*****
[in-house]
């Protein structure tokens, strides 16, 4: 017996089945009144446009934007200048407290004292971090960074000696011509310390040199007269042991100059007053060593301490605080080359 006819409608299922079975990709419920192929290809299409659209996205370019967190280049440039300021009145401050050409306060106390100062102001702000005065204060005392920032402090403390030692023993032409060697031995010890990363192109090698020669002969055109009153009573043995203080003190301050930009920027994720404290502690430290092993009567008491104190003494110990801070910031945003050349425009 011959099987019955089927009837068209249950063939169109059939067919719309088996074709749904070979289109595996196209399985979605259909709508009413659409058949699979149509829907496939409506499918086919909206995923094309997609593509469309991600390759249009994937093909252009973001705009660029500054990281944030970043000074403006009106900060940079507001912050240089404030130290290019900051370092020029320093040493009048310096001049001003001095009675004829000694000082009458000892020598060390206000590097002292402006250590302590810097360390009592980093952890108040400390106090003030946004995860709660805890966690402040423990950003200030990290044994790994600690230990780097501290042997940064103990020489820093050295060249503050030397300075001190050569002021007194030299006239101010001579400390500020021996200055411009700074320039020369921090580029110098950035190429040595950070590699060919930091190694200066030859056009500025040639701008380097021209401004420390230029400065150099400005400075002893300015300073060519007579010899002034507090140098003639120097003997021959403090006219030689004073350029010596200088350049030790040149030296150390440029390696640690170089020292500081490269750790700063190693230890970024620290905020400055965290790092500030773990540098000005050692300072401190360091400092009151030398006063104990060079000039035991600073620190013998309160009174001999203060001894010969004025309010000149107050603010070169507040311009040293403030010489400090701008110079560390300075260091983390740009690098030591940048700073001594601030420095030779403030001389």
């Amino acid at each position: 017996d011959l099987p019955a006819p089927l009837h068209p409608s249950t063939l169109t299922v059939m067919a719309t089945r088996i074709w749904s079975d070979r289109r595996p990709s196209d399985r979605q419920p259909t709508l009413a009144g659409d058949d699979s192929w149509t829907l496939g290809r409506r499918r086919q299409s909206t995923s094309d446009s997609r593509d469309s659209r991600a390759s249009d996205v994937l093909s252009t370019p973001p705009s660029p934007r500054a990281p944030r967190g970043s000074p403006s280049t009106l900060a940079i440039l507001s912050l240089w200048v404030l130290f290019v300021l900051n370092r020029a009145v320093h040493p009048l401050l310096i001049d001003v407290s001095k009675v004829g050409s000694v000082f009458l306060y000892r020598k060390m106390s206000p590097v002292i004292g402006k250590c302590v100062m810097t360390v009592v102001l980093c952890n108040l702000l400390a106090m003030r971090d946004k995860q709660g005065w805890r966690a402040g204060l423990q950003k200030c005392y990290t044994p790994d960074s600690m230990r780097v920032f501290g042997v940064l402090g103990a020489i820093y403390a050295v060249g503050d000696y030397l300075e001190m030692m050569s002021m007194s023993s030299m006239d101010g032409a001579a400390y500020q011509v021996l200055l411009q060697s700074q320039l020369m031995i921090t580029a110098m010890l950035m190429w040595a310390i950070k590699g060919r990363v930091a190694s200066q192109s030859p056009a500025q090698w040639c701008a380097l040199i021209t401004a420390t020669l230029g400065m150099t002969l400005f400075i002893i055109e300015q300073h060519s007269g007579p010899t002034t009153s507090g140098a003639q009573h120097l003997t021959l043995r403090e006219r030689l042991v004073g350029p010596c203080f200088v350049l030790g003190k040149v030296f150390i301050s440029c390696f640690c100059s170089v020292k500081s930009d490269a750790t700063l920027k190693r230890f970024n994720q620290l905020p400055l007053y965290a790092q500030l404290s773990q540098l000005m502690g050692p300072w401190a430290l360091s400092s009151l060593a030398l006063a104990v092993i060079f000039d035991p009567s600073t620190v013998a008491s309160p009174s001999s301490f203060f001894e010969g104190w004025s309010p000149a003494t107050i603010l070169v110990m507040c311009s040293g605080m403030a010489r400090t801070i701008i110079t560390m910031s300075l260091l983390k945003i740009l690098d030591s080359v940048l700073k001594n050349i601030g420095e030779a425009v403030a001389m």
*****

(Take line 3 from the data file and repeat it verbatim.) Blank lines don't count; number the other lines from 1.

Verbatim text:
């Amino acid at each position: 017996d011959l099987p019955a006819p089927l009837h068209p409608s249950t063939l169109t299922v059939m067919a719309t089945r088996i074709w749904s079975d070979r289109r595996p990709s196209d399985r979605q419920p259909t709508l009413a009144g659409d058949d699979s192929w149509t829907l496939g290809r409506r499918r086919q299409s909206t995923s094309d446009s997609r593509d469309s659209r991600a390759s249009d996205v994937l093909s252009t370019p973001p705009s660029p934007r500054a990281p944030r967190g970043s000074p403006s280049t009106l900060a940079i440039l507001s912050l240089w200048v404030l130290f290019v300021l900051n370092r020029a009145v320093h040493p009048l401050l310096i001049d001003v407290s001095k009675v004829g050409s000694v000082f009458l306060y000892r020598k060390m106390s206000p590097v002292i004292g402006k250590c302590v100062m810097t360390v009592v102001l980093c952890n108040l702000l400390a106090m003030r971090d946004k995860q709660g005065w805890r966690a402040g204060l423990q950003k200030c005392y990290t044994p790994d960074s600690m230990r780097v920032f501290g042997v940064l402090g103990a020489i820093y403390a050295v060249g503050d000696y030397l300075e001190m030692m050569s002021m007194s023993s030299m006239d101010g032409a001579a400390y500020q011509v021996l200055l411009q060697s700074q320039l020369m031995i921090t580029a110098m010890l950035m190429w040595a310390i950070k590699g060919r990363v930091a190694s200066q192109s030859p056009a500025q090698w040639c701008a380097l040199i021209t401004a420390t020669l230029g400065m150099t002969l400005f400075i002893i055109e300015q300073h060519s007269g007579p010899t002034t009153s507090g140098a003639q009573h120097l003997t021959l043995r403090e006219r030689l042991v004073g350029p010596c203080f200088v350049l030790g003190k040149v030296f150390i301050s440029c390696f640690c100059s170089v020292k500081s930009d490269a750790t700063l920027k190693r230890f970024n994720q620290l905020p400055l007053y965290a790092q500030l404290s773990q540098l000005m502690g050692p300072w401190a430290l360091s400092s009151l060593a030398l006063a104990v092993i060079f000039d035991p009567s600073t620190v013998a008491s309160p009174s001999s301490f203060f001894e010969g104190w004025s309010p000149a003494t107050i603010l070169v110990m507040c311009s040293g605080m403030a010489r400090t801070i701008i110079t560390m910031s300075l260091l983390k945003i740009l690098d030591s080359v940048l700073k001594n050349i601030g420095e030779a425009v403030a001389m």